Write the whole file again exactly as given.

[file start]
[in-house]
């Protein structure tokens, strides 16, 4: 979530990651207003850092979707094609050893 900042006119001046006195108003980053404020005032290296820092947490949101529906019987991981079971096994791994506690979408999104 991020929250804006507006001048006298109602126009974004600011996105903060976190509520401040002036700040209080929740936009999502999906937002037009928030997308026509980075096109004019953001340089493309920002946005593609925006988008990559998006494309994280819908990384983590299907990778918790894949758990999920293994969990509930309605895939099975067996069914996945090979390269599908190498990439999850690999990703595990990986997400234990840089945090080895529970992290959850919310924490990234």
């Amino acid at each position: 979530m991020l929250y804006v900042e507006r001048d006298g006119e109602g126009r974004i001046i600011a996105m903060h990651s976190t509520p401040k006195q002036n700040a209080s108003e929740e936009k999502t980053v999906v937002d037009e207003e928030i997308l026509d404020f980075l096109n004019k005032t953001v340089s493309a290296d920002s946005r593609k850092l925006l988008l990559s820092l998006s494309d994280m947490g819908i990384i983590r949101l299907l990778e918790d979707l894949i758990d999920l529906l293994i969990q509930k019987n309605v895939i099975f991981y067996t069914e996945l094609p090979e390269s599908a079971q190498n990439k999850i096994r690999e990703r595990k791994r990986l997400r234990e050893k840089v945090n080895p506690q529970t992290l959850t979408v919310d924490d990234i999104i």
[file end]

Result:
[in-house]
């Protein structure tokens, strides 16, 4: 979530990651207003850092979707094609050893 900042006119001046006195108003980053404020005032290296820092947490949101529906019987991981079971096994791994506690979408999104 991020929250804006507006001048006298109602126009974004600011996105903060976190509520401040002036700040209080929740936009999502999906937002037009928030997308026509980075096109004019953001340089493309920002946005593609925006988008990559998006494309994280819908990384983590299907990778918790894949758990999920293994969990509930309605895939099975067996069914996945090979390269599908190498990439999850690999990703595990990986997400234990840089945090080895529970992290959850919310924490990234």
């Amino acid at each position: 979530m991020l929250y804006v900042e507006r001048d006298g006119e109602g126009r974004i001046i600011a996105m903060h990651s976190t509520p401040k006195q002036n700040a209080s108003e929740e936009k999502t980053v999906v937002d037009e207003e928030i997308l026509d404020f980075l096109n004019k005032t953001v340089s493309a290296d920002s946005r593609k850092l925006l988008l990559s820092l998006s494309d994280m947490g819908i990384i983590r949101l299907l990778e918790d979707l894949i758990d999920l529906l293994i969990q509930k019987n309605v895939i099975f991981y067996t069914e996945l094609p090979e390269s599908a079971q190498n990439k999850i096994r690999e990703r595990k791994r990986l997400r234990e050893k840089v945090n080895p506690q529970t992290l959850t979408v919310d924490d990234i999104i």